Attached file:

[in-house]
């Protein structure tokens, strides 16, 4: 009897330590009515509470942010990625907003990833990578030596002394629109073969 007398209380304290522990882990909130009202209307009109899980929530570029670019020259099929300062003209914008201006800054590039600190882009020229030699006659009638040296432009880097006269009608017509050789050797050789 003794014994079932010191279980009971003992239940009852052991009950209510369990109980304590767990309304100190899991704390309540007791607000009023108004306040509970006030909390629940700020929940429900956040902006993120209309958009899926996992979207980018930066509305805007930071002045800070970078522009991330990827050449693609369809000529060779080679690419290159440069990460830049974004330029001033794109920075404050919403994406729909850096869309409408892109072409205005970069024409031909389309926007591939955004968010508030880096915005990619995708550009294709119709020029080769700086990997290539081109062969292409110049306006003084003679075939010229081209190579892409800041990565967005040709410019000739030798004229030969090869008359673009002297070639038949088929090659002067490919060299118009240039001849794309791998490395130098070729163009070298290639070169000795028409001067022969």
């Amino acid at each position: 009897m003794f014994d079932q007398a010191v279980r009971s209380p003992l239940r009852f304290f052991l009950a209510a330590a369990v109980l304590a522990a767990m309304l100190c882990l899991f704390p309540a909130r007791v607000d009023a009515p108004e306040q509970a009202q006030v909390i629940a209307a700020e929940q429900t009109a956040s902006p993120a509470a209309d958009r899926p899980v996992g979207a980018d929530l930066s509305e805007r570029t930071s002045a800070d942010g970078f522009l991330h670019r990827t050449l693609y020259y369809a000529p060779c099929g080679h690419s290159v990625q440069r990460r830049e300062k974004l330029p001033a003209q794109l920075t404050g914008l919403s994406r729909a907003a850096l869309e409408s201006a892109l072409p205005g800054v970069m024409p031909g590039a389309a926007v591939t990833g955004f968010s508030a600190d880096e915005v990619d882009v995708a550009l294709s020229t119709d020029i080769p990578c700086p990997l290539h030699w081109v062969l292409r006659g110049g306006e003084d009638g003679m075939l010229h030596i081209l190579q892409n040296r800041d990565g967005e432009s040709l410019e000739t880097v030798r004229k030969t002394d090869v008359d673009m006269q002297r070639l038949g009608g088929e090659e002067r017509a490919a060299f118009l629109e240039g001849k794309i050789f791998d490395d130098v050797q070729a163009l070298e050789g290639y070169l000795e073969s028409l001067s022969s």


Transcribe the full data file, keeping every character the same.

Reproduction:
[in-house]
């Protein structure tokens, strides 16, 4: 009897330590009515509470942010990625907003990833990578030596002394629109073969 007398209380304290522990882990909130009202209307009109899980929530570029670019020259099929300062003209914008201006800054590039600190882009020229030699006659009638040296432009880097006269009608017509050789050797050789 003794014994079932010191279980009971003992239940009852052991009950209510369990109980304590767990309304100190899991704390309540007791607000009023108004306040509970006030909390629940700020929940429900956040902006993120209309958009899926996992979207980018930066509305805007930071002045800070970078522009991330990827050449693609369809000529060779080679690419290159440069990460830049974004330029001033794109920075404050919403994406729909850096869309409408892109072409205005970069024409031909389309926007591939955004968010508030880096915005990619995708550009294709119709020029080769700086990997290539081109062969292409110049306006003084003679075939010229081209190579892409800041990565967005040709410019000739030798004229030969090869008359673009002297070639038949088929090659002067490919060299118009240039001849794309791998490395130098070729163009070298290639070169000795028409001067022969």
């Amino acid at each position: 009897m003794f014994d079932q007398a010191v279980r009971s209380p003992l239940r009852f304290f052991l009950a209510a330590a369990v109980l304590a522990a767990m309304l100190c882990l899991f704390p309540a909130r007791v607000d009023a009515p108004e306040q509970a009202q006030v909390i629940a209307a700020e929940q429900t009109a956040s902006p993120a509470a209309d958009r899926p899980v996992g979207a980018d929530l930066s509305e805007r570029t930071s002045a800070d942010g970078f522009l991330h670019r990827t050449l693609y020259y369809a000529p060779c099929g080679h690419s290159v990625q440069r990460r830049e300062k974004l330029p001033a003209q794109l920075t404050g914008l919403s994406r729909a907003a850096l869309e409408s201006a892109l072409p205005g800054v970069m024409p031909g590039a389309a926007v591939t990833g955004f968010s508030a600190d880096e915005v990619d882009v995708a550009l294709s020229t119709d020029i080769p990578c700086p990997l290539h030699w081109v062969l292409r006659g110049g306006e003084d009638g003679m075939l010229h030596i081209l190579q892409n040296r800041d990565g967005e432009s040709l410019e000739t880097v030798r004229k030969t002394d090869v008359d673009m006269q002297r070639l038949g009608g088929e090659e002067r017509a490919a060299f118009l629109e240039g001849k794309i050789f791998d490395d130098v050797q070729a163009l070298e050789g290639y070169l000795e073969s028409l001067s022969s």